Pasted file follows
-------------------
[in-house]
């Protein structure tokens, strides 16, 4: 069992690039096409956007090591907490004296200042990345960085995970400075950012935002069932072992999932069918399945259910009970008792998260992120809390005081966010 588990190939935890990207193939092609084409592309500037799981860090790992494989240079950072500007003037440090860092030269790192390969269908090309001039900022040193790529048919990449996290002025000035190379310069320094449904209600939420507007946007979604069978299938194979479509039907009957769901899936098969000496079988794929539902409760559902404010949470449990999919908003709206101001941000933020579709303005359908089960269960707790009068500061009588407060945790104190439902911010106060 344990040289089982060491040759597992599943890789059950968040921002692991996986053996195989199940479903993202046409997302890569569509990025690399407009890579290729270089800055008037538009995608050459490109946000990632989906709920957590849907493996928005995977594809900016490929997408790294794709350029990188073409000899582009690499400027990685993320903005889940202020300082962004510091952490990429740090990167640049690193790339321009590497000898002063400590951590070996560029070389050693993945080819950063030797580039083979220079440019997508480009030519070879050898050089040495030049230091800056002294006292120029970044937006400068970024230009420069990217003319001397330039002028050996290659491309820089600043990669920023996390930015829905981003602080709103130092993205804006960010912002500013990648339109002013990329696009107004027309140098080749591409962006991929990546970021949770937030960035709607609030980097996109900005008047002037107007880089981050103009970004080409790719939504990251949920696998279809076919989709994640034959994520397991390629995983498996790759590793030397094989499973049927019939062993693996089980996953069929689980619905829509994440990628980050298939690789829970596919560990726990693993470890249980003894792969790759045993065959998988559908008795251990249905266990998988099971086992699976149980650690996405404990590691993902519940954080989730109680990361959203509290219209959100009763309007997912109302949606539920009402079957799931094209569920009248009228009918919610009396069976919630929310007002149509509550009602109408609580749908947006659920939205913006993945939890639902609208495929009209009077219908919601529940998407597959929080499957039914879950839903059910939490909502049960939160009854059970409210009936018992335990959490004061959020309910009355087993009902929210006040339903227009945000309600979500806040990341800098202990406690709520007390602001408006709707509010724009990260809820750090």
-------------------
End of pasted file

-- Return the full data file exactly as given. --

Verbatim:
[in-house]
């Protein structure tokens, strides 16, 4: 069992690039096409956007090591907490004296200042990345960085995970400075950012935002069932072992999932069918399945259910009970008792998260992120809390005081966010 588990190939935890990207193939092609084409592309500037799981860090790992494989240079950072500007003037440090860092030269790192390969269908090309001039900022040193790529048919990449996290002025000035190379310069320094449904209600939420507007946007979604069978299938194979479509039907009957769901899936098969000496079988794929539902409760559902404010949470449990999919908003709206101001941000933020579709303005359908089960269960707790009068500061009588407060945790104190439902911010106060 344990040289089982060491040759597992599943890789059950968040921002692991996986053996195989199940479903993202046409997302890569569509990025690399407009890579290729270089800055008037538009995608050459490109946000990632989906709920957590849907493996928005995977594809900016490929997408790294794709350029990188073409000899582009690499400027990685993320903005889940202020300082962004510091952490990429740090990167640049690193790339321009590497000898002063400590951590070996560029070389050693993945080819950063030797580039083979220079440019997508480009030519070879050898050089040495030049230091800056002294006292120029970044937006400068970024230009420069990217003319001397330039002028050996290659491309820089600043990669920023996390930015829905981003602080709103130092993205804006960010912002500013990648339109002013990329696009107004027309140098080749591409962006991929990546970021949770937030960035709607609030980097996109900005008047002037107007880089981050103009970004080409790719939504990251949920696998279809076919989709994640034959994520397991390629995983498996790759590793030397094989499973049927019939062993693996089980996953069929689980619905829509994440990628980050298939690789829970596919560990726990693993470890249980003894792969790759045993065959998988559908008795251990249905266990998988099971086992699976149980650690996405404990590691993902519940954080989730109680990361959203509290219209959100009763309007997912109302949606539920009402079957799931094209569920009248009228009918919610009396069976919630929310007002149509509550009602109408609580749908947006659920939205913006993945939890639902609208495929009209009077219908919601529940998407597959929080499957039914879950839903059910939490909502049960939160009854059970409210009936018992335990959490004061959020309910009355087993009902929210006040339903227009945000309600979500806040990341800098202990406690709520007390602001408006709707509010724009990260809820750090």